I told them to get in line for a photo,but they're shy.


Have you ever watched a cockerel as he crows? He throws back his tiny head,looks like he is taking a deep breathe, throws his head forwards and forces the sound out with every ounce of energy he can muster. That is why his crow is very, very loud, especially when you're sunbathing by the pool and he is by your side.

The chickens run about in a gang, when you see one you know the others are lurking just around the corner. They tour the garden scratching the ground for tasty snacks. Sometimes when we leave the villa in the early evening they are sitting on the wall just outside the gate, the gang leader and his followers,checking us out.

The boss!
The gang.

I think she's quite an old lady.

We've even seen them jump into the fruit trees and knock the fruit down to peck at. 
Mr Rooster and his fan club have a good life here. The cats don't seem to bother with them and there are no foxes here, an idyllic life.

I thought this chicked looked very refined but she wouldn't stand still.

I never thought I would be so amused by chickens or that I would spend so long watching them and indeed writing about them. My only problem with having chickens would be that I would treat them as pets and I'm so glad I won't be here when they meet their inevitable end.  I will miss this when we're home in Scotland.  

I'm not the best at taking a video but here is a little trip around the garden and pool with the cockerel crowing just for you.
p.s blogger went a bit mad today and it kept changing my type at the start and won't let me change it back.


  1. Oh silly me! Here it is! I should have clicked on the whole post. As I said on your Book blog, Anne, this is a really lovely post. I feel as if you are chatting to me and musing aloud. Really lovely. The chickens are wonderful and I also love watching them being busy and chattering away. I like your memories too and in fact everything about this post and these diaries. It makes me want to go there even more! You should write your own memoirs about your 25 years of visiting Turkey. It would make a lovely book.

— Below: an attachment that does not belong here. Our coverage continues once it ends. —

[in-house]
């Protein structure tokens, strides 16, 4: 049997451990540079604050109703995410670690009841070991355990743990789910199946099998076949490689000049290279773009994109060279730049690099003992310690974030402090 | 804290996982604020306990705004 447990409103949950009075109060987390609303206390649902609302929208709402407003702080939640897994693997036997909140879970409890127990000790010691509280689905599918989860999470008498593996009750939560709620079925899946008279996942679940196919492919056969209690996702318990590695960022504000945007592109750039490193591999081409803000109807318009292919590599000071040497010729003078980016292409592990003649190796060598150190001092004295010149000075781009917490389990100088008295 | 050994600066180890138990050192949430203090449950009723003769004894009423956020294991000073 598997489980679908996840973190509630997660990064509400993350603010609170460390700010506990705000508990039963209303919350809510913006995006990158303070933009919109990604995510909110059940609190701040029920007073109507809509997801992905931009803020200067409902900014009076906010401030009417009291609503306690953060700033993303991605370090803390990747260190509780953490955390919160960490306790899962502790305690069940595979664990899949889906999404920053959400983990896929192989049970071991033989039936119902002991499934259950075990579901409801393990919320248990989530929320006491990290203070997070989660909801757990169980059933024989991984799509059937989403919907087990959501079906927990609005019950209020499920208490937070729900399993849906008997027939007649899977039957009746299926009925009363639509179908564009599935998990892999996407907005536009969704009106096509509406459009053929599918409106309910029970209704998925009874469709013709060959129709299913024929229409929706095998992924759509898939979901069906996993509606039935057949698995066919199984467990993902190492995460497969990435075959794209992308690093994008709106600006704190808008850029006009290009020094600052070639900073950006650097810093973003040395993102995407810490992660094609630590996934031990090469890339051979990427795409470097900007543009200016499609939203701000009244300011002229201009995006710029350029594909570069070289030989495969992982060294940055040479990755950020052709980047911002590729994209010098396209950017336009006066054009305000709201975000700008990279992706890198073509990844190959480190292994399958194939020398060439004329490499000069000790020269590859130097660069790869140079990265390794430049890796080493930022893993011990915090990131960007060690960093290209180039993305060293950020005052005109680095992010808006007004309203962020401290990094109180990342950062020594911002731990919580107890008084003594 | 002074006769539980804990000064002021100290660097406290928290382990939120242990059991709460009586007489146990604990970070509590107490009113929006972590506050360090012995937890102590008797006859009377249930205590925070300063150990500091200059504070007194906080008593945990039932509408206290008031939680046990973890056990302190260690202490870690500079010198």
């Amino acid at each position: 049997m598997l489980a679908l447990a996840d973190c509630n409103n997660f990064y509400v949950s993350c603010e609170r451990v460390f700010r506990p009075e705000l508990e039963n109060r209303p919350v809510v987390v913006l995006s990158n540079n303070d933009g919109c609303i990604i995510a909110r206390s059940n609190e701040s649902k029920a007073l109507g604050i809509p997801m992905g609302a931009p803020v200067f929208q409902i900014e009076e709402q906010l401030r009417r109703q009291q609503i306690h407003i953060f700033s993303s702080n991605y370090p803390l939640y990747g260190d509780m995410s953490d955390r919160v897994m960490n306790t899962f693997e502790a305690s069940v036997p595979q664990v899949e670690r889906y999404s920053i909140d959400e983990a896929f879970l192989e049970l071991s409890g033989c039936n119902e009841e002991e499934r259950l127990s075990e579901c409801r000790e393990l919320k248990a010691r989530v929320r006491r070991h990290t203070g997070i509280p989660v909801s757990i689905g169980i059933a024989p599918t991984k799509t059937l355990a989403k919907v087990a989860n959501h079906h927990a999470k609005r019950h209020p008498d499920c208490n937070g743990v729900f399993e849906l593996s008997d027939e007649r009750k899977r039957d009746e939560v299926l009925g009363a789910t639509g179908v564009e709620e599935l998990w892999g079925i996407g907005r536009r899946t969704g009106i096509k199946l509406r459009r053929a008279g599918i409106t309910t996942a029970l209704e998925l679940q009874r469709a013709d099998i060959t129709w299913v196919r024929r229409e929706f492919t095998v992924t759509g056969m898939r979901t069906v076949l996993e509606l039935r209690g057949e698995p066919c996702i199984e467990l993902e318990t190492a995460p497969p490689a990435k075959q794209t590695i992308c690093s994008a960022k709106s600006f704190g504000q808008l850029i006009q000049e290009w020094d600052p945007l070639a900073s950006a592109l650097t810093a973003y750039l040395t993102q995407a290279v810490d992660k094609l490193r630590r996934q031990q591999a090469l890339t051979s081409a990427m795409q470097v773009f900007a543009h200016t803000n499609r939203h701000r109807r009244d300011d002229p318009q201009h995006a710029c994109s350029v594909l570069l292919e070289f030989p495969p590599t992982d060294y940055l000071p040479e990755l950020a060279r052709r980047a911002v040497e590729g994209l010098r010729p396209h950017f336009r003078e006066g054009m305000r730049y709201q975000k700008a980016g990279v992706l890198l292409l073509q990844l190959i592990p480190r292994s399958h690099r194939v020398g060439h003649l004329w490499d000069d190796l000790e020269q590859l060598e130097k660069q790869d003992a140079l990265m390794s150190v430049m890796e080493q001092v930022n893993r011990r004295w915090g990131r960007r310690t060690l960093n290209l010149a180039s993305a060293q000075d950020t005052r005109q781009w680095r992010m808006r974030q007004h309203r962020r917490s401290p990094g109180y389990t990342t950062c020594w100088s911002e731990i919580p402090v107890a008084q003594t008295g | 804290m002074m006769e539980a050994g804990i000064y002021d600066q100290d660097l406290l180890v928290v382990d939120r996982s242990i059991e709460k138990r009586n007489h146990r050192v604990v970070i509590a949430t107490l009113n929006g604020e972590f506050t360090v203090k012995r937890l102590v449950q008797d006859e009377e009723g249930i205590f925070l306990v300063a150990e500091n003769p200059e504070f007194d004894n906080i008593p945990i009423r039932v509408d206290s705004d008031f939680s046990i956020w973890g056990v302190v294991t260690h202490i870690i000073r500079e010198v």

2. What a lovely post - and what fun these chickens are! Not so sure I love the roosters at four in the morning, though maybe I should be used to them - have heard them often on my travels.

    Do keep writing about Turkey - it's obviously a very special place for you.

  3. I always enjoy your travel posts Anne. Good luck with those chickens and enjoy the sun! Look forward to hearing more about your trip.

  4. I've never been around many chickens that I can recall, although my aunt's neighbour had some when I was little. I love your travels in Turkey.

  5. Thanks JoJo.I don't know when the next time will be when I'll see any chickens apart from the supermarket.

  6. Thanks Anita,the holiday was in Sept these are just diaries I wrote when I was there enjoying it.

  7. Yes I bet you've heard them often Jo.

  8. Thanks Val that's lovely of you to say. I'm glad you're enjoying them.

  9. I've blogged out a great red-sun picture too except there are no chickens around. It's a good job there are no foxes there. Our neighbour used to have rescue chickens from the farm. She couldn't say no and ended up with over 20. Whenever they went away - and they often did - they'd ask us to feed them. It terrified me that one morning we'd go in to carnage. Sadly the fox got them in the end but not while we were looking after them thankfully.

  10. Awesome blog!!!

    Can we follow each other via gfc bloglovin and G+?


  11. Oh foxes are so bad here,my friend lost her rabbit to one.

  12. Anne, I've not been doing much blog reading over last few months so catching up with it all ;)

    What gorgeous pictures. Chickens are funny aren't they, we had some at a camp site we stayed on once.

    A really wonderful and descriptive account of your holiday.